A mother and father in Quebec disagreed as to whether their 12 year old should go on a school’s year-end trip. Mommy said yes, Daddy (who had legal custody) said no.
The extreme measure of taking the case to court, which the girl’s lawyer defended as a necessary move to ensure the child was not denied a significant rite of passage, was upheld by the judge in a surprise ruling last week.
“This was something that would never happen again in the child’s life,” said Lucie Fortin, the lawyer for the girl, who cannot be named.
“And for me that was really important, because it was the end of elementary school, it was the end of a stage in her life.”
WHAT? A school trip is a “significant rite of passage”? So “special” that it should usurp a parent’s privilege assent or denial?
The dispute between father and daughter began when he cut off her Internet access over her misuse. When she continued to find a way to use the Internet, he told his daughter she couldn’t go on the three-day school trip.
The girl’s mother allowed her to go on the trip, but because the school wouldn’t allow the girl to go unless both parents consented, the girl, with the mother’s support took legal action against her father.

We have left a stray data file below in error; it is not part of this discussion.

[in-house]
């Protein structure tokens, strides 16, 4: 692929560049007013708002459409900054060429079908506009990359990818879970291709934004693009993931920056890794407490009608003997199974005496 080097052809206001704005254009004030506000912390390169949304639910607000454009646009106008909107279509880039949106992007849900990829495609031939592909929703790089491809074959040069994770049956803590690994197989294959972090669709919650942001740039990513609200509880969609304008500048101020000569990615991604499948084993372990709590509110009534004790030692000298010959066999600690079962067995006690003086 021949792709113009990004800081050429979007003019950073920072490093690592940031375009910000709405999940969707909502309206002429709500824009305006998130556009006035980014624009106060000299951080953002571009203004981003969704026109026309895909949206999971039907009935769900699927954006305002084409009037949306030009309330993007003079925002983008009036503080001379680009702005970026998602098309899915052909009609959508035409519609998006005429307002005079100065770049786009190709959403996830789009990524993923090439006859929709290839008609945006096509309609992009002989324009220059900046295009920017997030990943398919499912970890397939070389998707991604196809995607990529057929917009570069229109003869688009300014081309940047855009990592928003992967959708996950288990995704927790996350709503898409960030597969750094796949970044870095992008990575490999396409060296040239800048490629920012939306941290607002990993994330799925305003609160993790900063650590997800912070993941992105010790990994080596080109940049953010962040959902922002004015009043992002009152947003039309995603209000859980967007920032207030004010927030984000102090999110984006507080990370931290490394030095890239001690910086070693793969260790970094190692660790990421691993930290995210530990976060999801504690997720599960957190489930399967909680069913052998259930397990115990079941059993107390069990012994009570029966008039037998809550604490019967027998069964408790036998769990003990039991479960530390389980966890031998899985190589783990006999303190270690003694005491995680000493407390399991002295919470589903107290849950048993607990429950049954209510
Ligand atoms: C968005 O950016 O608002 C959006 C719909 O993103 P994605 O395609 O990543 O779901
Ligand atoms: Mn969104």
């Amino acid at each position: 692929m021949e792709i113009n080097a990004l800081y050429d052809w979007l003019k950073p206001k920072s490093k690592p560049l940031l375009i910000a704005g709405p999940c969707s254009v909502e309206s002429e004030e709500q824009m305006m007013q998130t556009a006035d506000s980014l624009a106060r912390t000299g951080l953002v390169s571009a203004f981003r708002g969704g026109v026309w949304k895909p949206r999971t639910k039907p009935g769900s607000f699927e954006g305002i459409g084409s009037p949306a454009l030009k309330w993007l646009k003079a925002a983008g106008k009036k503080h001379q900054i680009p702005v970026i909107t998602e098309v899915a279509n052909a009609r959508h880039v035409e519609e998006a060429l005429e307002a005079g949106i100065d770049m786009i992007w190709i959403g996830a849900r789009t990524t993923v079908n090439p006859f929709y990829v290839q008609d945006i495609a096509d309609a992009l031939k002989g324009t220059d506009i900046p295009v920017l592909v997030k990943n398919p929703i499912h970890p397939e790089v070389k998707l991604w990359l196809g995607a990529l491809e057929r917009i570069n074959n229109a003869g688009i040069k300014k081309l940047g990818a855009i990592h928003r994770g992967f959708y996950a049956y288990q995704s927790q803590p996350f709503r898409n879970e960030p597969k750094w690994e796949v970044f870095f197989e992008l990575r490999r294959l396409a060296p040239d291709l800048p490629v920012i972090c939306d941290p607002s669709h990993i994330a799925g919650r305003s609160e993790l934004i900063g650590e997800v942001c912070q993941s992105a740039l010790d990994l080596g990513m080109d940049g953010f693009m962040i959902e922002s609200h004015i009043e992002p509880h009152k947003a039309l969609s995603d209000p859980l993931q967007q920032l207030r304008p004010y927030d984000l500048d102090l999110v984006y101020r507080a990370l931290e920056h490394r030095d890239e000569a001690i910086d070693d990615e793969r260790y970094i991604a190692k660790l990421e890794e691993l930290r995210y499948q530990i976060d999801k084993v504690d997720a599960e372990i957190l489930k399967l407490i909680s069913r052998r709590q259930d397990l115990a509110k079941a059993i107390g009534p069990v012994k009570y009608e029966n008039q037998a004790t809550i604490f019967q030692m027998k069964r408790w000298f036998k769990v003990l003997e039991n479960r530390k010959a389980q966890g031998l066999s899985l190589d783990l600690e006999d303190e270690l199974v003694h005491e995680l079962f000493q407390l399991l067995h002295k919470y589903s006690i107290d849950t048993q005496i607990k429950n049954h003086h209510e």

According to Ms. Beaudoin, the judge ruled that denying the trip was unduly severe punishment. [emphasis mine - admin]
The kid sneaks to get around what appears to be a reasonable punishment; the father deems her to be too untrustworthy to go away for three days with many peers and the limited adult supervision that goes hand-in-hand with chaperoned school trips. And someone else wholly unconnected with the family gets to decide that his decision as a parent does not stand?
Look, whether the father was right or wrong in his decision, he made a judgment that in no way endangered this kid or subjected her to a cruelty beyond having to endure the word “no” and not getting exactly what she wanted. The repercussions of that “no” would have affected the dynamics of a family relationship, in either positive or negative ways, as these things tend to do in families. My own experience as both parent and child suggests that sometimes a stern “no” over something big manages to teach everyone a lesson, if they’re willing to learn it.
But the only lessons learned here are that a parent dare not deny his little darling anything, lest the court decide he’s been too harsh.
The father, who is appealing the decision, was “devastated” by the ruling, and is refusing to take his daughter back “because he has no authority over her.”
I don’t blame him. The child (and mostly her mother) have harmed that relationship much more than a no and a missed trip ever could have. They’ve emasculated the father and completely deconstructed notions of family matters, parental authority and discipline.
The Anchoress, wondering what's wrong with Canada - though it's well-known for it's long-term infatuation with extreme liberal nonsense - for Pajama's Media.